The Indiana University Consortium for Environmental Genomics and Toxicology
Pollutants stress the environment, posing severe challenges to all organisms and often endangering human health. We know of about 80,000 chemical compounds that are currently being released, and the list keeps expanding. Every year, new and poorly understood classes of chemicals are introduced to market. The need for understanding their health effects is complicated by changes in landscapes, which result from an ever-more-active search for natural resources and sources of energy.
These activities are transforming our environments in unprecedented ways and it is imperative that our understanding of their consequences grow in an equally unprecedented way. We require rigorous and efficient approaches to study both the consequences of these thousands of environmental stresses on human health and their effects on the other living organisms that collectively create our environments. We require monitoring tools that can provide more and better data, while increasing testing efficiencies and lowering their costs.
Modern genomics can provide these tools. Genomic methods can simultaneously measure the responses of all of an organism's genes to pollutants and can create informative catalogs of the effects of environmental stressors on key sentinel organisms on a massive scale. The Indiana University Consortium for Environmental Genomics and Toxicology [CEGT] has been organized to carry out research to evaluate the efficacy of this approach and to provide the background information required for the widespread adoption of genomics methods by those regulatory agencies charged with monitoring pollutants.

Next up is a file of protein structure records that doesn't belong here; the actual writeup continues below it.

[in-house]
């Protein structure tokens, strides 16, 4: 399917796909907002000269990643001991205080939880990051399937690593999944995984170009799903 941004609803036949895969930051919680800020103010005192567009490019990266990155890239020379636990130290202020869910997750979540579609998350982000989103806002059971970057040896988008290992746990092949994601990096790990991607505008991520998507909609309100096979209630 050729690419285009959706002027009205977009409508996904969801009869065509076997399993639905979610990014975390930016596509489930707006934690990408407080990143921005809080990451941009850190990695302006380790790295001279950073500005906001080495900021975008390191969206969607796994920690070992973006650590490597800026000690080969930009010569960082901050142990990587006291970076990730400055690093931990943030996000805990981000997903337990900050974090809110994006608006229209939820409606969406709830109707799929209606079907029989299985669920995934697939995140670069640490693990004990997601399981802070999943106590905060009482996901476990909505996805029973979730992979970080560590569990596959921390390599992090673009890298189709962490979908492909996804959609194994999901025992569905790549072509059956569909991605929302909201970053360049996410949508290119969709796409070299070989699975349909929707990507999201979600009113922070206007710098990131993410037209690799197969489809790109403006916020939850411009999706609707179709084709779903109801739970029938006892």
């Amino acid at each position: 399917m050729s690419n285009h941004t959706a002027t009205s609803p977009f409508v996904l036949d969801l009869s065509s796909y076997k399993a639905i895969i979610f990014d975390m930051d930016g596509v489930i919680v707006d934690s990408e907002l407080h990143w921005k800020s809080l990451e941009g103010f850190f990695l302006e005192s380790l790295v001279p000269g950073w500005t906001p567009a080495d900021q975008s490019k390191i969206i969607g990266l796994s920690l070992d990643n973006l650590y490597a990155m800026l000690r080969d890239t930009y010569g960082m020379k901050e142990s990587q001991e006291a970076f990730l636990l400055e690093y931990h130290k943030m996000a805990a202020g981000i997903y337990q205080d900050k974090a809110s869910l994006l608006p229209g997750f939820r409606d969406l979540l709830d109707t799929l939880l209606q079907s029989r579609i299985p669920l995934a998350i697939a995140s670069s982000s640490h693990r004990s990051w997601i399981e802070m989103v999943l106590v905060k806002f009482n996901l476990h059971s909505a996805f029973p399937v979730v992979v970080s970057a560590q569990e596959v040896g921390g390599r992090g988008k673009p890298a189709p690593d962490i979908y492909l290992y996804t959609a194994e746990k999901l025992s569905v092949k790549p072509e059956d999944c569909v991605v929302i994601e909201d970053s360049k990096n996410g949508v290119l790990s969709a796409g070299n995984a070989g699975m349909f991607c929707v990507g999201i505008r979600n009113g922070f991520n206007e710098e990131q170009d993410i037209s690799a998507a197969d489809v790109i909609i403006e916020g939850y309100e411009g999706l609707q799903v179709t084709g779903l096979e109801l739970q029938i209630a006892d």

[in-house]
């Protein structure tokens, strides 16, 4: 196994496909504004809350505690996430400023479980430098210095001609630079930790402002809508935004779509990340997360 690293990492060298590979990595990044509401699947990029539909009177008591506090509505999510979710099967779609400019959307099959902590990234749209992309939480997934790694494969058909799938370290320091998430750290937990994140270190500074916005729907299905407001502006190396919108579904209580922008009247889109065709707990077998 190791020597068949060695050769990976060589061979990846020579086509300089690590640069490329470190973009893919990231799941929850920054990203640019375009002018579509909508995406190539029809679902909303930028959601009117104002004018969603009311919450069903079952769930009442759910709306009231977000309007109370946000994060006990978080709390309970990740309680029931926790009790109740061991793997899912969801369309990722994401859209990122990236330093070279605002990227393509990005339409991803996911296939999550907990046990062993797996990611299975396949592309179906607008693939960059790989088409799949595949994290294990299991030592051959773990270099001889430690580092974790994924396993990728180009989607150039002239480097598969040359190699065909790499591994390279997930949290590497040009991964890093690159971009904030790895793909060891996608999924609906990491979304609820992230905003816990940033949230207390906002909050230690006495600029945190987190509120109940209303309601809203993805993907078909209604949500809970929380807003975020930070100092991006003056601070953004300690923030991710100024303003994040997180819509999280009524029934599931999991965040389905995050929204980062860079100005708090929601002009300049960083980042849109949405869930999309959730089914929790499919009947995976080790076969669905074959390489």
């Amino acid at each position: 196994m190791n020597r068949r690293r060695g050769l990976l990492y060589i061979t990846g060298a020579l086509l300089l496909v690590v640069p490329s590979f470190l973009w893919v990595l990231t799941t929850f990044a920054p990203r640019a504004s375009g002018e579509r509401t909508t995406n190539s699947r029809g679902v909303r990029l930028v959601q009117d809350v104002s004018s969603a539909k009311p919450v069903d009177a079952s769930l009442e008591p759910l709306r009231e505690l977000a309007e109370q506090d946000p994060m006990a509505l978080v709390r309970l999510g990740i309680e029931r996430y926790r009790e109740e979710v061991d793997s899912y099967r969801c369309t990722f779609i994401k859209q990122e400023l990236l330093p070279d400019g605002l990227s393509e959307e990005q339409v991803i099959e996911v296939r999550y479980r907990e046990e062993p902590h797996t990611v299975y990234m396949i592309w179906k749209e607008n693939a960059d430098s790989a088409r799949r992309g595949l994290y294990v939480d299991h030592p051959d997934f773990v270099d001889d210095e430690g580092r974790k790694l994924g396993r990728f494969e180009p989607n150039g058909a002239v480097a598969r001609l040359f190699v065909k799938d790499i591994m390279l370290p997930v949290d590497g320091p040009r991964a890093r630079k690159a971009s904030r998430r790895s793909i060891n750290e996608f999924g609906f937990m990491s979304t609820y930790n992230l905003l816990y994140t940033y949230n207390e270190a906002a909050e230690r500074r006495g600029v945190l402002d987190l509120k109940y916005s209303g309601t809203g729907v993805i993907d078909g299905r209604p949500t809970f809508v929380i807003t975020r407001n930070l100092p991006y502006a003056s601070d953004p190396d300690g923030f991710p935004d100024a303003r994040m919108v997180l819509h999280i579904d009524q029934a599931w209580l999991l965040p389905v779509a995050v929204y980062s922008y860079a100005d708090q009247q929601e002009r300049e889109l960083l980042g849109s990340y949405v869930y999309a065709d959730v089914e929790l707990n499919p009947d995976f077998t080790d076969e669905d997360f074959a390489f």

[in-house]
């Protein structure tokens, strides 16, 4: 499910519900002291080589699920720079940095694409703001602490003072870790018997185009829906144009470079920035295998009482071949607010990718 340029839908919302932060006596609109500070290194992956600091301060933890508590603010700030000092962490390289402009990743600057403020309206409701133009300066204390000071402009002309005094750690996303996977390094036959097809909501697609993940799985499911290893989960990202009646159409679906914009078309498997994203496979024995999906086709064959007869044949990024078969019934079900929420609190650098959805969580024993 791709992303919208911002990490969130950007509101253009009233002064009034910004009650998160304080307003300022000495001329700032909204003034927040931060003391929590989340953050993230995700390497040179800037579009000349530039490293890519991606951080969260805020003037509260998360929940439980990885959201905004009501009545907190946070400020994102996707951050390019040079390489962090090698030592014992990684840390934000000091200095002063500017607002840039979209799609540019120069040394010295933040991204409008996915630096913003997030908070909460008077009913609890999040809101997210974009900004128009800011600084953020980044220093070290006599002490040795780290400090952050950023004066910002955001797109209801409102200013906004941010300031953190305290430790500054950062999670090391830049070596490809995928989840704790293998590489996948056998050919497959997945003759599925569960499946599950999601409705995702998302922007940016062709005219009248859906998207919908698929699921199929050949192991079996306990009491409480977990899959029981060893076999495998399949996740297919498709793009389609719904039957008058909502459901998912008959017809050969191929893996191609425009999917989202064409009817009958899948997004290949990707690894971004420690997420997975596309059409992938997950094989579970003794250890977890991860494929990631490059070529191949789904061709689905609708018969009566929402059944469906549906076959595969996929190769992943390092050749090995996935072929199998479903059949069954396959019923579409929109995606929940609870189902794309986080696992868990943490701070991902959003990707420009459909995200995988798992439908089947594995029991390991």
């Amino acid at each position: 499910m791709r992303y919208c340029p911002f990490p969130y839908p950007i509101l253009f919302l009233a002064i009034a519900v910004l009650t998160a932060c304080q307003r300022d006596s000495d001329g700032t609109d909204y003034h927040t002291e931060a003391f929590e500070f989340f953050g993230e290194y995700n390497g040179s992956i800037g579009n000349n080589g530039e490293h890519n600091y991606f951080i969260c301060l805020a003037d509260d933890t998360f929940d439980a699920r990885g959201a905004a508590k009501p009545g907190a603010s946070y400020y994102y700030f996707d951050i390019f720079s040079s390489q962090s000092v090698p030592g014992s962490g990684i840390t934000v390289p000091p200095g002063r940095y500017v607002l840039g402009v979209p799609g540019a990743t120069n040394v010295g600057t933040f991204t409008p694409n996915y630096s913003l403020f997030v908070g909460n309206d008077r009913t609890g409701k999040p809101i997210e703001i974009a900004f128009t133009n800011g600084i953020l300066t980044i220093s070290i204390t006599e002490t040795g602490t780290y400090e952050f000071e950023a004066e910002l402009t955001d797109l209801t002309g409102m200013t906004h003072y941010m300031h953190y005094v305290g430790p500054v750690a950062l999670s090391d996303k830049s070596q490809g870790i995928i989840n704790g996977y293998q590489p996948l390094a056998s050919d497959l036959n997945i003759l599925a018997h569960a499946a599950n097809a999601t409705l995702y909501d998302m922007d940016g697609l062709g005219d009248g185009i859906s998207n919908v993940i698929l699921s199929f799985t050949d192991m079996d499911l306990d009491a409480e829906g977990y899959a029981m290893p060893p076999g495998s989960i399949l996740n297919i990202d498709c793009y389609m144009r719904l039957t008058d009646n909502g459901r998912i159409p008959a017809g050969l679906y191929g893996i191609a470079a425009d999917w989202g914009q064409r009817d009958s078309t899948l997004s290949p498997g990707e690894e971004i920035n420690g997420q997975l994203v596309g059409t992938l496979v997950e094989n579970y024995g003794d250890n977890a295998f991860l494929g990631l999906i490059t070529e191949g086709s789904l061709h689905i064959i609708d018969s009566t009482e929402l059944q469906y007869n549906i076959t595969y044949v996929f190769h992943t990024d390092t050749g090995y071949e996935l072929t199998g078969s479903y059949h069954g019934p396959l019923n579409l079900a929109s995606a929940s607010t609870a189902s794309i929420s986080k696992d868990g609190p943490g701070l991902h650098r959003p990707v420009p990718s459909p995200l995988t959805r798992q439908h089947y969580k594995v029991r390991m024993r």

Organisms that are found everywhere and that have well described genome sequences can report on the state of the environment. These sentinel species include the freshwater micro-crustacean Daphnia, various nematodes in soil, and microbes that form the basis of both aquatic and terrestrial ecosystems. To this end, the CEGT will seek funding to learn how pollutant exposure is reflected in patterns of gene expression by these organisms, to discover ways for integrating this information into databases, and to devise meaningful environmental assessment tools based on these observations. We will use this information to guide research into how pollutants affect the fitness of organisms, including humans. Finally, we will investigate how this information can be used to inform policy makers, guide future research, and ultimately improve environmental conditions and human health.
The CEGT is an alliance – across Indiana University campuses – of research groups with complementary strengths in genomics, in toxicology, in ecology, and in the environmental sciences. The Consortium is an alliance designed to take the crucial next step in environmental toxicology. The founding members of the CEGT are: The Center for Genomics and Bioinformatics (IUB), The Center for Environmental Health (IUSOM), The School of Public and Environmental Affairs, The Center for Research in Environmental Science (IUB).